A word of comment is needed on the subject of sodium and potassium concentrations. The figures given by Duchâteau, Florkin & Leclercq (1953) show a lower concentration of sodium and a higher concentration of potassium than do the figures for serum (Table 2, cf. cols. 1 and 2). This difference is not due to the heat-treatment of serum since the same concentrations are found in the haemolymph from which serum is prepared. Later in this paper (Table 5) further figures are given for haemolymph, showing higher sodium and lower potassium than in serum. When this inconsistency was discovered investigation was made into its cause. The collections of haemolymph from which serum was prepared were made by cutting off a leg and drawing up the haemolymph into a tube, the exudation of haemolymph being assisted by light pressure applied to the insect’s body with the fingers. A number of insects were subjected to this treatment and then dissected, and in some of them it was found that the midgut was perforated near the annulus. The effect of this would be to contaminate the haemolymph with urine having a low sodium and high potassium concentration. It is possible that similar contamination affected the collections made by Duchâteau et al. (1953) in greater degree.
Duchâteau, Sarlet & Florkin (1952), using methods of biological assay, have given an extensive list of amino-acids, free or combined in a non-protein form, found in stick-insect haemolymph. In the present work a brief investigation using paper chromatography was made of haemolymph de-proteinized with trichloracetic acid. Only two ninhydrin-positive compounds which withstood hydrolysis with concentrated hydrochloric acid were found in substantial concentration; one of these was glycine, the other could not be identified by RF values. An imposing array of spots appeared after hydrolysis, but these were not further studied. It is concluded that most of the amino-acids recoverable from de-proteinized haemolymph are present as peptides.
The total volume of the haemolymph in a stick insect can be found approximately in the following way. A leg is cut off, as much haemolymph as possible is collected and its volume measured in a capillary pipette. An equal volume of Ringer solution is then injected, and after about half an hour has been allowed for it to become uniformly distributed a second sample of haemolymph is taken. Both first and second samples are then heat-coagulated and centrifuged. The dilution of the second sample is found by adding Ringer to the first sample until the same depth of blue-green colour is obtained. A simple calculation then gives the total volume of haemolymph in the insect. Figures thus obtained ranged from 76 to 186 mm.3 with an average value of 132 mm.3 for six insects. The average weight of an adult female stick insect is 0·8g., so that the haemolymph represents about 15 % of the insect’s weight.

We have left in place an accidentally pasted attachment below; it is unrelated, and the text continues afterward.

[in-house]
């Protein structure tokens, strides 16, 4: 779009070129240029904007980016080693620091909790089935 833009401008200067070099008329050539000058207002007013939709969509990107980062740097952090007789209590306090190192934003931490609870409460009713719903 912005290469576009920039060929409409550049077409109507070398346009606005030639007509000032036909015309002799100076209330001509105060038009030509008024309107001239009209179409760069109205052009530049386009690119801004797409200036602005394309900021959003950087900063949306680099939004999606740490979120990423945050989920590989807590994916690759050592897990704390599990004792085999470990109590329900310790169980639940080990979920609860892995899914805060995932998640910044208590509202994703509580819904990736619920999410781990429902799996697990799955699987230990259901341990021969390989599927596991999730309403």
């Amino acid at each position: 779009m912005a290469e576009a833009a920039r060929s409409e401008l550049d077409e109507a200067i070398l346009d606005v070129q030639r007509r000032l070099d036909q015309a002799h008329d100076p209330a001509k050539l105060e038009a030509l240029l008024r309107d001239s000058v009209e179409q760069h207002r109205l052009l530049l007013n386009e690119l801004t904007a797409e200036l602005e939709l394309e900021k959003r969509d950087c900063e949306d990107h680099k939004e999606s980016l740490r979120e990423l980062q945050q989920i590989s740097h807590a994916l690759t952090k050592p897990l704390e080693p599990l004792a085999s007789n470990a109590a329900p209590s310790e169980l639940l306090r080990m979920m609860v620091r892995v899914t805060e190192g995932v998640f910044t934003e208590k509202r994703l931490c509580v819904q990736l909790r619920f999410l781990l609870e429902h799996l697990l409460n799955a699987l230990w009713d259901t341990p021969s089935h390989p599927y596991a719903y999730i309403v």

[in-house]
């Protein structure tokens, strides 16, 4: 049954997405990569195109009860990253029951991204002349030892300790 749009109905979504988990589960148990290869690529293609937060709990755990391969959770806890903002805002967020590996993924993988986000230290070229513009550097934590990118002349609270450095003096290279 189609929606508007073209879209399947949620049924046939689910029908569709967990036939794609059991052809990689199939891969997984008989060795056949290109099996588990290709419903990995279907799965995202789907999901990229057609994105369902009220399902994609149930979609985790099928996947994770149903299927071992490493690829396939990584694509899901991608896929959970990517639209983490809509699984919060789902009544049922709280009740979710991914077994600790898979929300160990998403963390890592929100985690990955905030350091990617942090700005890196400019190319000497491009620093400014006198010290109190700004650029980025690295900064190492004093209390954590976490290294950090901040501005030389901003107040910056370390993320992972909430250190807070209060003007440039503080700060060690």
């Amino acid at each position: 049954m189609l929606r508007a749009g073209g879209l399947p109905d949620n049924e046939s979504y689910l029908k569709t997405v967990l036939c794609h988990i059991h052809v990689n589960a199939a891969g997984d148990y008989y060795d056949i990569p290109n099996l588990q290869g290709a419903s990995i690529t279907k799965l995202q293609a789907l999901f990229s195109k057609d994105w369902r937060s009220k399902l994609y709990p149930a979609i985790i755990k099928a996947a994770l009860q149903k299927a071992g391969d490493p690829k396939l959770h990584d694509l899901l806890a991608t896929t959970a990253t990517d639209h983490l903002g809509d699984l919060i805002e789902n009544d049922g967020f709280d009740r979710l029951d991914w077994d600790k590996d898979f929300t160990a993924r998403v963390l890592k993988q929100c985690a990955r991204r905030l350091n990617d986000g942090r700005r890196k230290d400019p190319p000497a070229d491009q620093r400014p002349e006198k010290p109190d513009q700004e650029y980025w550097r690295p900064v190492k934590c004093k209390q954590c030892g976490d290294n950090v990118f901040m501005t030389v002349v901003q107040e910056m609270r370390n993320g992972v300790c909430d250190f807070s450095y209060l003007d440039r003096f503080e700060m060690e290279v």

Sufficient urine to make possible the analyses in Table 2, col. 3, was collected in the following way. The insect was fastened down on its back with plasticine, and the abdomen was opened along the mid-ventral line. A cotton-thread ligature was tied around the intestine just posterior to the annulus, passing between the intestine and the Malpighian tubules so as to leave the latter free. A slit was then made into the midgut wall about 2 mm. anterior to the annulus, the gut contents were removed and a cannula was tied into place, the ligature passing just anterior to the annulus. In this way it was possible to collect the fluid, presumably urine, accumulating in the short stretch of gut between the ligatures. Urine was produced at rates of 4 ·0–6·5 mm.3/hr. The urine rose in the cannula as a pale yellow fluid soon becoming dark brown on exposure to air.
As was already known, the potassium concentration is higher and the sodium concentration is lower in the urine than in the haemolymph. Calcium, magnesium and chloride are lower in the urine, but phosphate is higher. There is an apparent anion deficit of some 50 m.equiv./l. Uric acid is in higher concentration in the urine as might be expected.